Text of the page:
In 1692, the peaceful village of Salem, Massachusetts, was teeming with black magic. Or so it seemed… Witchcraft, curses and mounting paranoia poisoned the local community which abruptly sentenced 19 people to death. But there were human beings behind the Devil’s work…
By the end of the 17th century, Salem Village was a quiet town that only a few hundred lonely souls called home. Puritan settlers founded it decades ago, back when Native Americans still roamed the countryside and the wild was thick with bushes and maple trees. But in the 1690s, Salem looked like a vast plain of corn crops lined with barns and farms, its daily life featuring the monotony of rural business. On Sundays, though, every villager wore his best suit to church to take a bite of local gossip among the parishioners. During the winter of 1691-1692, the whispers bore the name of reverend Samuel Parris: the newcomer arrived from the Caribbean two years ago.
The fortune teller’s apprentices
The issue with Parris is the Native American maid he brought along with his family. Tituba’s the name. A few weeks prior, she pretended to a group of young girls — including Betty, the reverend’s daughter — that she could foresee the future. Perhaps it was just a game, a clever way to kill time during the endless winters of Massachusetts. But what started as a pastime eventually became very serious for the girls, who kept on trying to predict their own future. Until one day, one of them saw a coffin in her visions…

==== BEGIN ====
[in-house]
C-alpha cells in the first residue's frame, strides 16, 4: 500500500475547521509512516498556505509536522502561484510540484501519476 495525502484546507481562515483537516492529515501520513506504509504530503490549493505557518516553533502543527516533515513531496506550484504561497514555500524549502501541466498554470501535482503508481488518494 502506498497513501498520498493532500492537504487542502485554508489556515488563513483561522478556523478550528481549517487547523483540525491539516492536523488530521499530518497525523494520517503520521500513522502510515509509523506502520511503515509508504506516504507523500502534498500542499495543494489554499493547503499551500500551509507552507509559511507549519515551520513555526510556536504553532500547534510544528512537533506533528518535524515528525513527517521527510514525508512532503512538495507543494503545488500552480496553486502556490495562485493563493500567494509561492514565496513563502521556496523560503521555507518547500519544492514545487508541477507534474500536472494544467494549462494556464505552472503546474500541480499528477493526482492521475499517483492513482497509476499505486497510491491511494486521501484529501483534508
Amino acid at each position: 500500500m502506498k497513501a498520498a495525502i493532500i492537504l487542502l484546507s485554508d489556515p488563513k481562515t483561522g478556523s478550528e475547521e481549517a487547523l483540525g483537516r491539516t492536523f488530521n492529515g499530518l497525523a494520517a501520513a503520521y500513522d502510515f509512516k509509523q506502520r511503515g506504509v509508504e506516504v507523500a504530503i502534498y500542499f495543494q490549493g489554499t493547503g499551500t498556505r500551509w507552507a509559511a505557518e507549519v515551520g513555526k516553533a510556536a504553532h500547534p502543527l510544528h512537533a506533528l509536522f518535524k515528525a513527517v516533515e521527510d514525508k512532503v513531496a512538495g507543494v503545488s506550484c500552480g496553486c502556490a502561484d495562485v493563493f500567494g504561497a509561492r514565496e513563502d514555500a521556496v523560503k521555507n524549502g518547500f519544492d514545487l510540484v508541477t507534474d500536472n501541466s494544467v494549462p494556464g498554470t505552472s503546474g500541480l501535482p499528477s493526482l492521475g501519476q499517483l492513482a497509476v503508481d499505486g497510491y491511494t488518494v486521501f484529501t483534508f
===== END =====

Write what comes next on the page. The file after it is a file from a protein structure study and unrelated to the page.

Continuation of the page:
Was that the trigger? Soon enough, most girls became prone to fits of hysteria. Betty herself started saying obscenities and having recurring nightmares. The worried reverend brought his daughter to the local doctor, who made a rather grim diagnosis: ‘the evil hand is upon her’.
From then on, Parris was convinced that the Devil operated somewhere at the heart of Salem, bewitching innocent girls and casting sinister spells. In February 1692, supposed victims of ‘demonic possession’ were interviewed by the local authorities. Probably out of fear of paternal or divine reprimand, the girls confessed that Tituba had initiated them to the ancient arts of black magic. Surprisingly, they also blamed two women living on the fringes of the community, Sarah Osborne — who lived as a recluse and didn’t even show up to church — and Sarah Good — a beggar one could sometimes hear whisper under her breath.